This node might seem redundant to the built-in functionality of Nuke7’s Tracker node that lets you create a Matchmove or Stabilize transform. Unfortunately the transform nodes that are created using this method are burdened by excessive python code on the ‘invert’ knob, which is evaluating constantly, degrading Nuke’s UI performance. Turn on “Echo python commands to output window” in the Preferences under Script Editor. In a heavy script with a few of these nodes, you will probably notice stuttery UI responsiveness and freezing.

Installation:
Put the tracker_link.py file somewhere in your nuke path. You can add the script as commands to your Nodes panel. This code creates a custom menu entry called “Scripts”. I have them set to the shortcuts Alt-O and Alt-L.

import tracker_link
nuke.toolbar('Nodes').addMenu('Scripts').addCommand('Link Roto', 'tracker_link.link_roto()', 'alt+o')
nuke.toolbar('Nodes').addMenu('Scripts').addCommand('Link Transform', 'tracker_link.link_transform()', 'alt+l')

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Bake Roto

Bake Roto Nuke Script – Code

Bake Roto Interface
About:
Bake Roto is a python script that will bake an arbitrary control vertex on a Nuke Rotopaint shape or stroke into position data. This is inspired by Magno Borgo‘s BakeRotoShapesToTrackers script. Baking is nearly instantaneous, and takes into account transforms for shapes parented under layers that have animations or expression links.

Usage:
Select a Roto or RotoPaint node and run the script. Don’t forget to turn on the “toolbar label points” button to see the cv numbers. It’s on my list to make the interface for this better. I should learn PySide better and make a selectable list of CV points instead of a dropdown. Soon, when there is time!
[gist id=6968830]

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Distort Tracks

Distort Tracks Nuke Gizmo – Code

Distort Tracks Gizmo Interface
About:
This gizmo reformats and/or distorts tracking data based on a uv distortion map input. When you are working with CG elements in your comp that are undistorted and padded resolution, sometimes it is useful to reconcile tracking data from a 3d position through a camera into screen space. This data can then be used to do stuff in 2d: track in lens flares, matchmove roto or splinewarps, etc. The problem is that when this tracking data comes back from our padded undistorted 3d scene into distorted, unpadded resolution comp land, it doesn’t line up.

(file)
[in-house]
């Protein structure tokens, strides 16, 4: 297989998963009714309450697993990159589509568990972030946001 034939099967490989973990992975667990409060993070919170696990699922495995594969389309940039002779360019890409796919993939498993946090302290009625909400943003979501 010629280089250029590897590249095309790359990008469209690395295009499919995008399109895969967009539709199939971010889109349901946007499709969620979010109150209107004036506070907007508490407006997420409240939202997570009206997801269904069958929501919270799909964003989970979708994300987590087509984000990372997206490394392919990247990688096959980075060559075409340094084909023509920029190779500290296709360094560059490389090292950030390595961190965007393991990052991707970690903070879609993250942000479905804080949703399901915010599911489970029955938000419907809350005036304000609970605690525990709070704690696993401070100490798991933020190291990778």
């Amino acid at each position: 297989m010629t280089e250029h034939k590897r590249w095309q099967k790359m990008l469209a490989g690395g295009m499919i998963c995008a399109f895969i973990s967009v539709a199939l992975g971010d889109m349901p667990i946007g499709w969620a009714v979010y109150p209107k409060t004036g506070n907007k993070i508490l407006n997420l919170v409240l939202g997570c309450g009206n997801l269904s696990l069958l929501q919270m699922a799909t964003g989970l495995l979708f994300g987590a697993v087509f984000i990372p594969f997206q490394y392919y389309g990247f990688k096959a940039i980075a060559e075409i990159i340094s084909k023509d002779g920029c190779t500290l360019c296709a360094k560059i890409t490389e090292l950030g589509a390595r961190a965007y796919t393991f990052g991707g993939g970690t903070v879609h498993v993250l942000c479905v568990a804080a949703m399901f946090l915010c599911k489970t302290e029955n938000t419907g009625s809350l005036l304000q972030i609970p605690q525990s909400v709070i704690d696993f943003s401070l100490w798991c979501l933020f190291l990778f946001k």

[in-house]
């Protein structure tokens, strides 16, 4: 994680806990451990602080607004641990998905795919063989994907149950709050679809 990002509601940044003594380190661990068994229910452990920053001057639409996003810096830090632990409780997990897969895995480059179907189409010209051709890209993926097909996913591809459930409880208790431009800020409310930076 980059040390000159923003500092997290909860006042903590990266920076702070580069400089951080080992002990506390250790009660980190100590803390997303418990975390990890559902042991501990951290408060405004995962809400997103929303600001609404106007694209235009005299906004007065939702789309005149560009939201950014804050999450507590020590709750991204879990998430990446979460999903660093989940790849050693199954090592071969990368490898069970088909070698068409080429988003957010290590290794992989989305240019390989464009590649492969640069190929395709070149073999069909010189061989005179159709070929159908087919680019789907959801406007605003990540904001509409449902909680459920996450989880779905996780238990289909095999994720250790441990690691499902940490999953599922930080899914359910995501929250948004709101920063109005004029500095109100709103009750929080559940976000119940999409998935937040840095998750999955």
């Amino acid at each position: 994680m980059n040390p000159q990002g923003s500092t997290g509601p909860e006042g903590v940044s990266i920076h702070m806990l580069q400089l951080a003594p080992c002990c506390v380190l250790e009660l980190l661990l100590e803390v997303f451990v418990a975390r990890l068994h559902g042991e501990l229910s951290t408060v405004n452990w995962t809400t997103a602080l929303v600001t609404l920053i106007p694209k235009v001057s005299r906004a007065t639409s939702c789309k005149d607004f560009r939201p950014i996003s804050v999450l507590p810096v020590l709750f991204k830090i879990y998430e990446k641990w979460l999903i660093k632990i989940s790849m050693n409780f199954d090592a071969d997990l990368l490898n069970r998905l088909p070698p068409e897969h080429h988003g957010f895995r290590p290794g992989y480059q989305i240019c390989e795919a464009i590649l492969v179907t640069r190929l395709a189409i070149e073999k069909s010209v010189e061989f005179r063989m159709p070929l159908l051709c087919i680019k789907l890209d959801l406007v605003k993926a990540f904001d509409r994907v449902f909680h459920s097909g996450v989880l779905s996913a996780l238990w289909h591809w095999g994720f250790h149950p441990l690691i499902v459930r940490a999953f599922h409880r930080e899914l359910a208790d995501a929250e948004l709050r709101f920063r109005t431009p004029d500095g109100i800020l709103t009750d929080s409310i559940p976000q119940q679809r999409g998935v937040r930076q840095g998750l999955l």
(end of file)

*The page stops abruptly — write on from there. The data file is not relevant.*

Instructions:
Connect the UV input to a uv distortion map and set the channel that holds it, (for example, a LensDistortion node set to output type Displacement, outputting a UV distortion map into the forward.u and forward.v channels)
Set the padded resolution format and the destination format: Padded resolution is the overscan resolution that you are distorting from, Destination format is the comp resolution you end up in. If they are the same, set them both to be the same.
Add as many tracking points as you want and copy or link the data in. You can show or hide the input and output tracks for convenience. (It is easier to copy the data of many tracks in if you don’t see the output track knobs.)
Hit Execute, and all tracks will be distorted. The output tracking data will be copied into each tracks respective trk_out_# knob.
Notes:

iDistort Input will theoretically let you plug an iDistort map in and have your tracking data distorted by it. UVMap Animation enabled will severely limit the speed at which the uvmap image data can be sampled, but will enable animated distortion maps.
Note that right now this only works with reformat types set to center, no resize, such as you would use when cropping a padded resolution cg plate back to comp resolution before distorting it. Theoretically this gizmo should work to ‘reformat’ tracking data as well. If you plug in an ‘identity’ uvmap, the tracking data should be undistorted, but reformatted from the source format to the destination format.
Also note that the distorted track output will switch to the reformatted track at the bounds of frame, so that the distorted track does not suddenly pop to 0,0 where the distortion map turns black.

Huge thanks to Ivan Busquets for the ninja-comp technique used to invert the UV Map using a DisplaceGeo.